3 AI Effects on the Machine Translation Industry

Machine Translation

Communication has always been an important part of all human endeavors throughout history. The ability to express and understand ideas continues to be a crucial determinant in growth across all industries, from business and diplomacy to technology in recent years. Globalization and the introduction of quick translation technology via API have made this even more significant, not only for trade but also for news, legal issues, and other topics.

With over 7,000 languages to choose from, content production and translation has inevitably become a necessity. Human services, on the other hand, have long been unable to meet the growing demands of publishers and customers of translation services due to the exponential growth of data. Although automated translation tools have historically had less impact on the role than other spheres due to their inability to pick up language nuances as well as humans, the advent of advanced artificial intelligence and machine learning software has advanced the state-of-the-art to near human parity.

Processing of large amounts of data

Access to large datasets and machines that can analyze them considerably more efficiently than previously conceivable is one of the primary drivers of advanced AI software being deployed for translation services. Using both, Google, for example, has been able to significantly improve its translation service, translating 300 trillion words compared to the professional translation industry’s predicted 200 billion words translated in 2019. Although the precision of the translations is often incorrect, there has been a tremendous improvement. Many businesses and users who previously could not afford translation services have had their lives revolutionized as a result of this. However, it has prompted worries about privacy and the ability of generic engines to be customized to specific needs in industrial and commercial environments.

Although it may appear that only large corporations can access and mine massive data in order to own or improve their machine translation systems, this is far from the case. Although advanced, the underlying machine learning required for machine translation development is frequently open-source, allowing a wide range of enterprises of all sizes to use it and adjust it to meet their individual needs. The essential aspects are how these corporations construct pre- and post-processes, as well as how much data they collect in order to construct their own systems.


The sheer number of languages spoken around the world has allowed businesses to specialize in specific languages and sectors. For example, while the average person may use Google to translate tweets, businesspeople who require highly accurate translations of legal documents will typically continue to hire service providers who specialize in that field. Even in these circumstances, the amount of data collected (sometimes multiple hard disks) makes machine translation an ally of the legal profession, defense, and law enforcement in transferring material from one language to another.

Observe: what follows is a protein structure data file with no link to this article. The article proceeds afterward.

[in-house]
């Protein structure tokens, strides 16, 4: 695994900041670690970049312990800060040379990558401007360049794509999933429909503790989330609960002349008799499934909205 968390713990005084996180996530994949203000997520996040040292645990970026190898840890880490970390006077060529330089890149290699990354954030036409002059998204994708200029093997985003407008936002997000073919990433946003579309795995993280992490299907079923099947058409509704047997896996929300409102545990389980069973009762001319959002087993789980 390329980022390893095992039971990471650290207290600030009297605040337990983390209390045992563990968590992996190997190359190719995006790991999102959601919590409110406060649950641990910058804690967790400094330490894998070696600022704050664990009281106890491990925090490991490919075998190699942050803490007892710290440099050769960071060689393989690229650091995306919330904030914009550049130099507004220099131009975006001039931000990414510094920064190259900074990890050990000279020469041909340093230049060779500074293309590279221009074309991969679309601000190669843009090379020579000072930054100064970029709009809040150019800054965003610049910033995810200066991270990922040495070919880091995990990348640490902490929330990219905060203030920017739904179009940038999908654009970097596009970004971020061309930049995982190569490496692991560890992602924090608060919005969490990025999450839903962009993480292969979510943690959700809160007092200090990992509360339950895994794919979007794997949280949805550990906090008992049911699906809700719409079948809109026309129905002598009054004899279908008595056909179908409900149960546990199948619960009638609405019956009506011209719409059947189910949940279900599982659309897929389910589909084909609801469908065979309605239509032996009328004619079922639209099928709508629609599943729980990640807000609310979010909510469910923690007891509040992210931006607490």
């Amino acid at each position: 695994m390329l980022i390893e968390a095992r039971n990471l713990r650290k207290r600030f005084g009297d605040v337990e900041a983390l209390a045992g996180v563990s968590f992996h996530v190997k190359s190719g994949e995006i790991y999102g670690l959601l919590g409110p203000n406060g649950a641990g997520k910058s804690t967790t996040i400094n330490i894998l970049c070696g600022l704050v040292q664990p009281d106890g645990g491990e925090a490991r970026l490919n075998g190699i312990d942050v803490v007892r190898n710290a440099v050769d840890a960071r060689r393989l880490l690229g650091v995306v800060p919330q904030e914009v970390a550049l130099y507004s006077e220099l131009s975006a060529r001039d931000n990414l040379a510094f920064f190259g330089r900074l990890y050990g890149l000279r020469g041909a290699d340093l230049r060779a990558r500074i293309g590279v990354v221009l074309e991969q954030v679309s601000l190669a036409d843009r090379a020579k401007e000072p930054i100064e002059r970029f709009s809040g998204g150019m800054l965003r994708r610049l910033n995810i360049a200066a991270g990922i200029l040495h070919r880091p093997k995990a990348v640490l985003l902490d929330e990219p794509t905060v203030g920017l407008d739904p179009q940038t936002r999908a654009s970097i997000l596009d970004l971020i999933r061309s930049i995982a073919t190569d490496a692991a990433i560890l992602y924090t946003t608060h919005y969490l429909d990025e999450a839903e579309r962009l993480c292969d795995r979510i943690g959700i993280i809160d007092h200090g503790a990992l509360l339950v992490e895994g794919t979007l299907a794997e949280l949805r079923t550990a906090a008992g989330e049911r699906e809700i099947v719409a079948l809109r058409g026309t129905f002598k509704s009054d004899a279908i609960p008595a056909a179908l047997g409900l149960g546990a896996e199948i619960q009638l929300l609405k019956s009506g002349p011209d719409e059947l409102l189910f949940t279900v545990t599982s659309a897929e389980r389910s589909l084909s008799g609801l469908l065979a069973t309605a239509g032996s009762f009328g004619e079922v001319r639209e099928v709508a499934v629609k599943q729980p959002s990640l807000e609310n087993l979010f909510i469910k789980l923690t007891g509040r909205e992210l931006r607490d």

Will professional translators become extinct in the near future? Many occupations have been affected by AI and near-human-parity deep automation, and this has been a common question. Human-in-the-loop systems are based on the idea that humans examine machine-translated output, make stylistic modifications and enhancements, and that it is their own feedback that enhances the translation software’s quality. Almost no language company will offer to translate a document from the ground up. This allows for more efficient processes to be created, such as running files and documents via local or cloud machine translation tools and then having people check them for accuracy. This allows the work to be completed more quickly while maintaining the high level of accuracy required.

Adoption rates are rising.

Although globalization has increased demand for translation services, recent events such as the Covid epidemic have exponentially increased that demand. There is currently a focus on remote work and limiting inter-personal contact to necessary situations. As a result of these trends, businesses have begun to rely on AI solutions to help them communicate across language barriers.

As a result of the increased demand, the development of machine translation technology has accelerated. Looking back barely five years, translation technology has progressed from rule-based and statistical models to Neural Machine Translation (NMT), which uses neural networks to closely simulate how a human translator would handle and translate materials. The rate of development and engagement of humans-in-the-loop will continue to increase as more attention is paid to the industry, as will the efficiency and accuracy of machine translation software.

Except in a few specialized circumstances, the old approach of having human translators pore over documents and translate them line by line has long been antiquated and nearly extinct. When it comes to large data, businesses in the twenty-first century demand high-quality, quick language delivery. Companies of all sizes may now compete on content publication by adopting specialized machine translation, especially when they focus on certain languages and use cases, thanks to advances in artificial intelligence. This has also resulted in more opportunities for inventors and entrepreneurs to create specialized solutions to suit the growing demand brought on by globalization.